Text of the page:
In the Words of Mitch Albom: 'Coronavirus Represents a War of the Everyman'

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Although he is in the process of writing a book about the coronavirus outbreak called "Human Touch," the best selling author, journalist, and philanthropist has still found time to address the public and offer a different perspective for empathizing with your neighbors. 

This morning, Mitch Albom released an article through Dispatch titled "Mitch Albom: Coronavirus represents a war of the Everyman." 

In this article, he detailed a realistic outcome of the de-sensitization of the death and destruction that the coronavirus outbreak has caused in America.

Although it is constantly downplayed by the media, and even by our own president, the coronavirus outbreak has proven to have been the most devastating and deadly occurrence in American history. 

In just over four months, the coronavirus has claimed the lives of 100,000+ Americans. In comparison, WWII lasted for four years, and only 400,000 Americans perished within that time period. 

If these numbers don't quite stick, think of it like this. The coronavirus has been roughly 12x more deadly than WWII for Americans.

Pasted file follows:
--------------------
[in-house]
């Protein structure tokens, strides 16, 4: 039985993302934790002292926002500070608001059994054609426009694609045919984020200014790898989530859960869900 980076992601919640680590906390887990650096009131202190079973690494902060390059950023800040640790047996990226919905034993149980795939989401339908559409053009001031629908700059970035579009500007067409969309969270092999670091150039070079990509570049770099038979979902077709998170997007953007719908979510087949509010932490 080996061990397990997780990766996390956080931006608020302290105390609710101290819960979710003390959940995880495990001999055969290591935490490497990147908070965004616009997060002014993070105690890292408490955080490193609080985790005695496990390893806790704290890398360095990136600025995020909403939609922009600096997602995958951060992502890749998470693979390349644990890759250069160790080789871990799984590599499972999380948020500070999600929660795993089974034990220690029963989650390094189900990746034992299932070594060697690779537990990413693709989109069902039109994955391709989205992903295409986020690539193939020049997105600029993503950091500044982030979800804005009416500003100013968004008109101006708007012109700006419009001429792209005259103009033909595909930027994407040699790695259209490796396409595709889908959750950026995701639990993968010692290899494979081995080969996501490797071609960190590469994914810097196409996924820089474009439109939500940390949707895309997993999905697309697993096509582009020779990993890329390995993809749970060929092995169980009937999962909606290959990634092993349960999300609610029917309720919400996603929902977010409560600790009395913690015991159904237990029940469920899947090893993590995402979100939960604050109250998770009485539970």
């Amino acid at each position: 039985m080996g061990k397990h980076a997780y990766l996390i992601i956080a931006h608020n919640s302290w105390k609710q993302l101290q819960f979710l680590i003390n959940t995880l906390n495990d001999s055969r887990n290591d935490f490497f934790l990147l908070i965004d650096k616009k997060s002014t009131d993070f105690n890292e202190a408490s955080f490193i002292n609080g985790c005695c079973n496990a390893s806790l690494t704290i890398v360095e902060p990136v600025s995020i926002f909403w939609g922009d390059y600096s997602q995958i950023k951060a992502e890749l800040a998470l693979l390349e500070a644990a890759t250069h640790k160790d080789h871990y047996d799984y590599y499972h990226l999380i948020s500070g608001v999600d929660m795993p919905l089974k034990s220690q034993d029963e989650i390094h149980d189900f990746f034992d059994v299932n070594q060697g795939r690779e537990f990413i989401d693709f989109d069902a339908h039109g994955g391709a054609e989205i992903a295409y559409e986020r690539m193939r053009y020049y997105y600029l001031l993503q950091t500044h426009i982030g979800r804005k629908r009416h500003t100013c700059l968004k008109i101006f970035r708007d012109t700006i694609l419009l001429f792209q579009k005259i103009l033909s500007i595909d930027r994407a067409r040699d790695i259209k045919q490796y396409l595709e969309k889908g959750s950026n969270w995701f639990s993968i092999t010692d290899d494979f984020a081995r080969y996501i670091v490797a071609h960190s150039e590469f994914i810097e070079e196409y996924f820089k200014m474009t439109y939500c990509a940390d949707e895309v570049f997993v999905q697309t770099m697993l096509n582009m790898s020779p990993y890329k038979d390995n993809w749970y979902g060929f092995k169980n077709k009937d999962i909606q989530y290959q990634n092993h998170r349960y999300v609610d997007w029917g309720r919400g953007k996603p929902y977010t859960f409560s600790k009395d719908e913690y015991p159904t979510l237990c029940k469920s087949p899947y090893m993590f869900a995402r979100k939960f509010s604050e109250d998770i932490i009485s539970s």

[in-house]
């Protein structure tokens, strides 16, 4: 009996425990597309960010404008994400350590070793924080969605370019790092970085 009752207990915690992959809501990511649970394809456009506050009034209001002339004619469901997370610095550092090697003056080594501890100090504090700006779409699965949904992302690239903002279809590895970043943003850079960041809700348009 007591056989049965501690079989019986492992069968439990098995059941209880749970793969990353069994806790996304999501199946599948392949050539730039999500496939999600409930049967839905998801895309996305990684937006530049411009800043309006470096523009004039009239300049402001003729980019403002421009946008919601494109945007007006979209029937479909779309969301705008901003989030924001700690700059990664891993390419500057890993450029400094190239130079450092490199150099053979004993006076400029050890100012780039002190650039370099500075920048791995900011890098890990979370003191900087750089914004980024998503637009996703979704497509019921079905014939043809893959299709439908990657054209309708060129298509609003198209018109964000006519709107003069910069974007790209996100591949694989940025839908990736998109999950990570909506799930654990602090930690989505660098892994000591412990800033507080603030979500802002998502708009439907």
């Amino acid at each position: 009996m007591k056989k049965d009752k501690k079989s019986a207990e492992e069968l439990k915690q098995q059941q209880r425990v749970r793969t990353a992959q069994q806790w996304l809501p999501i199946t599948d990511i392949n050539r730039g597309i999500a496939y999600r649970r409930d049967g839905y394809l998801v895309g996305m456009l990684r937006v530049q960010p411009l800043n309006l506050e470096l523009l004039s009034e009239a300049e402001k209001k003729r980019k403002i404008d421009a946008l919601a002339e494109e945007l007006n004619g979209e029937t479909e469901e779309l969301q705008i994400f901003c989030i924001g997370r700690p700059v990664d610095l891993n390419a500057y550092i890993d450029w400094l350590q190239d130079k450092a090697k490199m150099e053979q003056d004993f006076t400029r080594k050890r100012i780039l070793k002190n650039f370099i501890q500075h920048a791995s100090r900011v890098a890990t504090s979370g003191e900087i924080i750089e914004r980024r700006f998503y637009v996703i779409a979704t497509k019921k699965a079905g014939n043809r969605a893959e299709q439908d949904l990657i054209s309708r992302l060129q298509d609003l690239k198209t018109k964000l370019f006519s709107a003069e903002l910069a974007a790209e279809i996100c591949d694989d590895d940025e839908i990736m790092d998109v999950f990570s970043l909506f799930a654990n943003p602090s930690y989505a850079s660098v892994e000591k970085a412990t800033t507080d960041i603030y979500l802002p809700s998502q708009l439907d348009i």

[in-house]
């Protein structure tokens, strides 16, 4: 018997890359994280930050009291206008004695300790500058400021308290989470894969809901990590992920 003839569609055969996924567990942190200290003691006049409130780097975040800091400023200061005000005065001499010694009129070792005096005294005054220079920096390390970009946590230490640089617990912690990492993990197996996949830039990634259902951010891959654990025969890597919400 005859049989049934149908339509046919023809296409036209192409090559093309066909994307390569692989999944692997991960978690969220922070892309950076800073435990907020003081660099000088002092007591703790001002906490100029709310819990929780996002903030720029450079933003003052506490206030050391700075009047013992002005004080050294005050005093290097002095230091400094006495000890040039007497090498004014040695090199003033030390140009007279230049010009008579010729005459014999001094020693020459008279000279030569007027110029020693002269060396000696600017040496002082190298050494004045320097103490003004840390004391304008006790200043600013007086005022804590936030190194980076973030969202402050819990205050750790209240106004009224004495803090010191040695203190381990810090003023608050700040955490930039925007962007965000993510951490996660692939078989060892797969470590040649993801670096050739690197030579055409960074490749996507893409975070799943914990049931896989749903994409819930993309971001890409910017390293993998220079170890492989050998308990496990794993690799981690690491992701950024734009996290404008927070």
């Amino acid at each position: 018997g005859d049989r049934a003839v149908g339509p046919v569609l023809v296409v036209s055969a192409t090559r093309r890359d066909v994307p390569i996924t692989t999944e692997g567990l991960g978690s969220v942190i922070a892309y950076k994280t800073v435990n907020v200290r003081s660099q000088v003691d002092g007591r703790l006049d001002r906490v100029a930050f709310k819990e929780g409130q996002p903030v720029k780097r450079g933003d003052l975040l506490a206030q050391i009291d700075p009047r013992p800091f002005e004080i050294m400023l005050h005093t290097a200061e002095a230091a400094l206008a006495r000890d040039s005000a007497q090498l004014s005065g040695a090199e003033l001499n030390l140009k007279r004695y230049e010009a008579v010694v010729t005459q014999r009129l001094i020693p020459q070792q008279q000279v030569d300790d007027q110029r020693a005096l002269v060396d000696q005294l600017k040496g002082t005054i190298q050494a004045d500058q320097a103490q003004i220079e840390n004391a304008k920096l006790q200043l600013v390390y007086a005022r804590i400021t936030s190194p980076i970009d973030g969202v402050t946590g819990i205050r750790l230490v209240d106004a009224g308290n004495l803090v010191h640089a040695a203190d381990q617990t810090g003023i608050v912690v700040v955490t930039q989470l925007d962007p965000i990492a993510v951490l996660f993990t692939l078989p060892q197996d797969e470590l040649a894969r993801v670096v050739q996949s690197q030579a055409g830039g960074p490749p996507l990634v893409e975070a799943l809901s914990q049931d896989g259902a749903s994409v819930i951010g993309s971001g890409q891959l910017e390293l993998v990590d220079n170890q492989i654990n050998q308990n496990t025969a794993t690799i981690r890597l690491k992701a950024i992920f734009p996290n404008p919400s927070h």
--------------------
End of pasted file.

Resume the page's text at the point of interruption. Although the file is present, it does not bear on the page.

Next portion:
America has lost more people to the coronavirus than every single war from Vietnam until now, combined. 

Albom explains that society must view the coronavirus as a war that we are all fighting. Although it is easy to distance yourself from the idea of a silent threat, the more risks you take and the guidelines you break are all decisions that could endanger you, your family, your neighbors, your country, and ultimately, the world. 

The science is there to state that society is not ready to return to "normal," yet, factories are putting workers back on assembly lines, gyms are allowing people to return, hairdressers are returning to their positions behind their chairs. 

Albom's views may be polarizing, but the science that he references is sound. 

If there is one thing to take away from his article, it should be that even though we are ready to restart the economy as a society, the disease has not weakened or gone away. Taking preventative measures to reduce the spread of the deadly virus is ultimately up to the individual, and as more people refuse to conform to CDC guidelines, more people will perish. 

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